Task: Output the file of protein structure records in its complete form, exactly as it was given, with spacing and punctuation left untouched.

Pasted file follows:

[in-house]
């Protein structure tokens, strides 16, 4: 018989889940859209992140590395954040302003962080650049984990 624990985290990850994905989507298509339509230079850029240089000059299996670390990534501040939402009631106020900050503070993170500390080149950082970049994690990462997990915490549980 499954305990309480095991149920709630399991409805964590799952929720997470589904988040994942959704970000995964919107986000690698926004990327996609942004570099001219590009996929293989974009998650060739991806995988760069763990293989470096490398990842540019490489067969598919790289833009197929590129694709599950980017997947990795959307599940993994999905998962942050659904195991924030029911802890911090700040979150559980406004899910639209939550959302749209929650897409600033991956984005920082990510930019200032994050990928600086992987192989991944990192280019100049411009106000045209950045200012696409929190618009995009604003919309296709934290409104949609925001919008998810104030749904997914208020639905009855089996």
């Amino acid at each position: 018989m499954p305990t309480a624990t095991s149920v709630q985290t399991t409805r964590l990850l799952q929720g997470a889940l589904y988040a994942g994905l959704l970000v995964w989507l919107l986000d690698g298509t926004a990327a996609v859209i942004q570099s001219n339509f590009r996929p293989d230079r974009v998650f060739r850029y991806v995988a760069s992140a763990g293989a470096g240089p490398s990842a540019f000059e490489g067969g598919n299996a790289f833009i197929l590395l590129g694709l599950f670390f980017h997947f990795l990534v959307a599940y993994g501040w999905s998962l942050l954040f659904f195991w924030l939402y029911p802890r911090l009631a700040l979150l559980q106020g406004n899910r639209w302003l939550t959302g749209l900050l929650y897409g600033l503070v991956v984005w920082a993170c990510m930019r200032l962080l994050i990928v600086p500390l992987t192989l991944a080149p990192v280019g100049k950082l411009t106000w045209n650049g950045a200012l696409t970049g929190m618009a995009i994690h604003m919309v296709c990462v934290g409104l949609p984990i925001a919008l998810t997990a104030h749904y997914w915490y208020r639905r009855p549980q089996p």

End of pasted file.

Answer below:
[in-house]
């Protein structure tokens, strides 16, 4: 018989889940859209992140590395954040302003962080650049984990 624990985290990850994905989507298509339509230079850029240089000059299996670390990534501040939402009631106020900050503070993170500390080149950082970049994690990462997990915490549980 499954305990309480095991149920709630399991409805964590799952929720997470589904988040994942959704970000995964919107986000690698926004990327996609942004570099001219590009996929293989974009998650060739991806995988760069763990293989470096490398990842540019490489067969598919790289833009197929590129694709599950980017997947990795959307599940993994999905998962942050659904195991924030029911802890911090700040979150559980406004899910639209939550959302749209929650897409600033991956984005920082990510930019200032994050990928600086992987192989991944990192280019100049411009106000045209950045200012696409929190618009995009604003919309296709934290409104949609925001919008998810104030749904997914208020639905009855089996």
């Amino acid at each position: 018989m499954p305990t309480a624990t095991s149920v709630q985290t399991t409805r964590l990850l799952q929720g997470a889940l589904y988040a994942g994905l959704l970000v995964w989507l919107l986000d690698g298509t926004a990327a996609v859209i942004q570099s001219n339509f590009r996929p293989d230079r974009v998650f060739r850029y991806v995988a760069s992140a763990g293989a470096g240089p490398s990842a540019f000059e490489g067969g598919n299996a790289f833009i197929l590395l590129g694709l599950f670390f980017h997947f990795l990534v959307a599940y993994g501040w999905s998962l942050l954040f659904f195991w924030l939402y029911p802890r911090l009631a700040l979150l559980q106020g406004n899910r639209w302003l939550t959302g749209l900050l929650y897409g600033l503070v991956v984005w920082a993170c990510m930019r200032l962080l994050i990928v600086p500390l992987t192989l991944a080149p990192v280019g100049k950082l411009t106000w045209n650049g950045a200012l696409t970049g929190m618009a995009i994690h604003m919309v296709c990462v934290g409104l949609p984990i925001a919008l998810t997990a104030h749904y997914w915490y208020r639905r009855p549980q089996p």